The Legacy of Great Exhibition of the North

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Life in Geordieland blogger, Rachel Kershaw reflects on what she thinks is Great Exhibition of the North’s legacy.

As we say a fond farewell to Great Exhibition of the North, I couldn’t help contemplate the legacy it has left. The spectacular programme of summer events shone a light on the successes of Northerners and undoubtedly gave unique experiences to millions of culture loving locals and visitors. (You can read about the initial results of the event’s impact on tourism in this initial findings report).

We turned out in our droves to visit the vast array of events, exhibitions and installations across NewcastleGateshead. Venues saw huge increases in visitor numbers and many of us explored areas and buildings we had never visited before.

As nearly everything was free to enjoy, we had nothing to lose by checking out what was on offer.

I found myself learning about innovative new technologies, chatting to local inventors and gaining a much deeper understanding of Northern England’s pioneering spirit. All of which enhanced my summer and would have been most unlikely to happen had it not been for Great Exhibition of the North.

I found myself looking up and appreciating our urban landscape much more than usual.

Buildings I’d past many times before and taken for granted were giving me new reasons to engage with them. Take Grey’s Monument for example, an everyday meeting point in the heart of the city was transformed into the colourful ‘Worker’s Maypole’, causing over 3 million people to stop and stare. Over 8,000 images of the installation were shared on Instagram and hopefully many of its admirers took the opportunity to learn more about the feats for equality that this monument represents.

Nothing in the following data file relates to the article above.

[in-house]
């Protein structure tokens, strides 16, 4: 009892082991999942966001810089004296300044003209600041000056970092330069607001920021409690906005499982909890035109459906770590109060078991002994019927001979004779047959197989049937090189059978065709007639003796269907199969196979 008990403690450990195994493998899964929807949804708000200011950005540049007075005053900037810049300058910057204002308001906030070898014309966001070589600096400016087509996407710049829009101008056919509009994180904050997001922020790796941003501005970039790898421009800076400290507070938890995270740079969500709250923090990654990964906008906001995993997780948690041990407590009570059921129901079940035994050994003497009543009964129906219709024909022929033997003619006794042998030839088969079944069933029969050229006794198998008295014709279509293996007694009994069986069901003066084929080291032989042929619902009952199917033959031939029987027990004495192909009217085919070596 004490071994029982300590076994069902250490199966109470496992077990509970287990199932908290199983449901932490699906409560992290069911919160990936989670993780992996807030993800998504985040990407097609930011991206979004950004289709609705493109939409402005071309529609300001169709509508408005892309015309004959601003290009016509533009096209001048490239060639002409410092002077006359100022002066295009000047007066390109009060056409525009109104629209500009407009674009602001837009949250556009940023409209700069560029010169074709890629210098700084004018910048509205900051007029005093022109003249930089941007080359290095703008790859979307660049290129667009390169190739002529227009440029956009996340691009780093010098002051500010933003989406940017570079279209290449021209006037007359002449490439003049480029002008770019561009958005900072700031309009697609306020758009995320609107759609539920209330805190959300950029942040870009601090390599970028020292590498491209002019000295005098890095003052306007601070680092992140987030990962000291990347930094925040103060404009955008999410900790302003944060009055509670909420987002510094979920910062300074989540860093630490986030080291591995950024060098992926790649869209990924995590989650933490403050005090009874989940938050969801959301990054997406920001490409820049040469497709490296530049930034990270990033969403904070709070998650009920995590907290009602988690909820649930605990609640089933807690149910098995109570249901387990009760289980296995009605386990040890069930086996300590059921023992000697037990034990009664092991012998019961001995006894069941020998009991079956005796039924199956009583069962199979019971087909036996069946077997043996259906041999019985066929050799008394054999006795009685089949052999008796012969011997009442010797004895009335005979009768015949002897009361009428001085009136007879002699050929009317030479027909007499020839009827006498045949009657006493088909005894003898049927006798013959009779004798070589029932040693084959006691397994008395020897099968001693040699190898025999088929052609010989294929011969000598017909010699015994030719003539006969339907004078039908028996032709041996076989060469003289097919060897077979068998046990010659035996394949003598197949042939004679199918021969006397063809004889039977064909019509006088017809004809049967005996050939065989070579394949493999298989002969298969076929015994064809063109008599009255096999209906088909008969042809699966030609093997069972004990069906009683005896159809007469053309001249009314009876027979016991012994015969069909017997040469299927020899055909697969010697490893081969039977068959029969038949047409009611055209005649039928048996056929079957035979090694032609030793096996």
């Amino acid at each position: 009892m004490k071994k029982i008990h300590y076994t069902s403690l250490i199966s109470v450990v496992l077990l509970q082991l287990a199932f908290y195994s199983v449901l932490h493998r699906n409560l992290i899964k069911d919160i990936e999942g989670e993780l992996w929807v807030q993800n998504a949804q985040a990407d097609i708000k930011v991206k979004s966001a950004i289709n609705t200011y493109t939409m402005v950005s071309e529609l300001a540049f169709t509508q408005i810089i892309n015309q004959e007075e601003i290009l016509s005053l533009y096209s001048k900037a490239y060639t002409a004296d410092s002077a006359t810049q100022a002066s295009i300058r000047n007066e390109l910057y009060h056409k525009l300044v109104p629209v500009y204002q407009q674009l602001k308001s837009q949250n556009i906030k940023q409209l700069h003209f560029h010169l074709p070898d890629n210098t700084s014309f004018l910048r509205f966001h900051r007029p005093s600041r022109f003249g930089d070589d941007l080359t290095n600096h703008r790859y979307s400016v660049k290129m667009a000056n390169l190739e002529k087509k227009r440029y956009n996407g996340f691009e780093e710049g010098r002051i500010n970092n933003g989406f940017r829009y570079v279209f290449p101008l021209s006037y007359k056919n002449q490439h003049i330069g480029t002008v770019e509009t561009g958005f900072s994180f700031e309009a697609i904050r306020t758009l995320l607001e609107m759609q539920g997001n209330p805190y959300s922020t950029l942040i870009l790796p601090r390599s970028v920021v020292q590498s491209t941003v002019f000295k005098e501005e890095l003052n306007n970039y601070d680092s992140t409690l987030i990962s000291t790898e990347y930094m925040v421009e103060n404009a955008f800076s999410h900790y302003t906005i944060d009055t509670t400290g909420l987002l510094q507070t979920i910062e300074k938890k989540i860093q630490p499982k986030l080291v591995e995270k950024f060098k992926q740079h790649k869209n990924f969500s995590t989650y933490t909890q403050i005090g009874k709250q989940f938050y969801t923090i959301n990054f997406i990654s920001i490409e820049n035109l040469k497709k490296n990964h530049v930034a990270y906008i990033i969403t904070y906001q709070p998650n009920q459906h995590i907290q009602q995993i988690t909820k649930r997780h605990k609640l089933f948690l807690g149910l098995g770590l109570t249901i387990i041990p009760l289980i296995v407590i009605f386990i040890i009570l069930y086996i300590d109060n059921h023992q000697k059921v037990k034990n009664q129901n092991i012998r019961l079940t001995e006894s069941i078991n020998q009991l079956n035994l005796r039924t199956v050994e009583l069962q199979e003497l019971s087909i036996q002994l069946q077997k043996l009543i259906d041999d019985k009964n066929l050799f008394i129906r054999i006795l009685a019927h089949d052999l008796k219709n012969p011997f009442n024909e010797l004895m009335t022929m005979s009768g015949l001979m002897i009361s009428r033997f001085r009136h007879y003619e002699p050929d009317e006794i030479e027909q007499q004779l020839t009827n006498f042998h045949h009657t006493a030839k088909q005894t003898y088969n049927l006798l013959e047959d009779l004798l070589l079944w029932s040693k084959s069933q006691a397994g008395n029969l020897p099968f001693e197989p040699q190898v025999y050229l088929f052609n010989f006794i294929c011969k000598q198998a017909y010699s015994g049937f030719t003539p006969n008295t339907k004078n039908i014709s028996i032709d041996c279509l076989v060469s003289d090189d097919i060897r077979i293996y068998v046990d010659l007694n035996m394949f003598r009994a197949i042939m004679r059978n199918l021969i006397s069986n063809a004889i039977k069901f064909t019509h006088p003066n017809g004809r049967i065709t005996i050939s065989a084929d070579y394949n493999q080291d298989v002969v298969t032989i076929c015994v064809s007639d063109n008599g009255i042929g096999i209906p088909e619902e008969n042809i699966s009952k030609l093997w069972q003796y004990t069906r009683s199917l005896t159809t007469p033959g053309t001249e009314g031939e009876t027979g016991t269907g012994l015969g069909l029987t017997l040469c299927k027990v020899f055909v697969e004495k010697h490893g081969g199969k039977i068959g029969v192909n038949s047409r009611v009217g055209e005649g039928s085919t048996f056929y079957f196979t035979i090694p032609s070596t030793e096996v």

I have witnessed many people express a change of perception about Northern England and I’ve loved seeing their reactions to Great Exhibition on social media.

My timeline has been filled with stories of special memories being made. I’m sure we’ll all look back on the summer of 2018 with great fondness.

However, just because the exhibits have been packed up and many of the specially commissioned events and installations are no longer available, that doesn’t mean the fun needs to stop. If there is one thing I have learnt about Northerners this summer, it’s that we never stand still. I think that the reason we needed a whole 80 days to host Great Exhibition of the North is because year after year, new ideas and creative possibilities emerge from Northern England that deserve to be celebrated

I urge everyone to continue exploring and making the most of what Northern England has to offer.

If you were inspired by the encounters you had with Northern art, design and innovation, why not put your own ideas in to practice and perhaps you could create something we’ll all be celebrating in years to come?

If you enjoyed visiting a museum or making discoveries in an area that was new to you then it’s worth re-visiting those places to see what else you can uncover.

If you feel like you missed your chance to enjoy a free day out across NewcastleGateshead, don’t worry, many of our family-friendly museums are free all year round and always have interesting exhibits and experiences on offer.

The summer may be over but there are no shortage of events to enjoy across Newcastle, Gateshead and the wider North East as well as across the whole of the North. Keep an eye out for even more reasons to spend time in thriving, vibrant and cultural North.

Where to find out What’s On across the North

North East

North West


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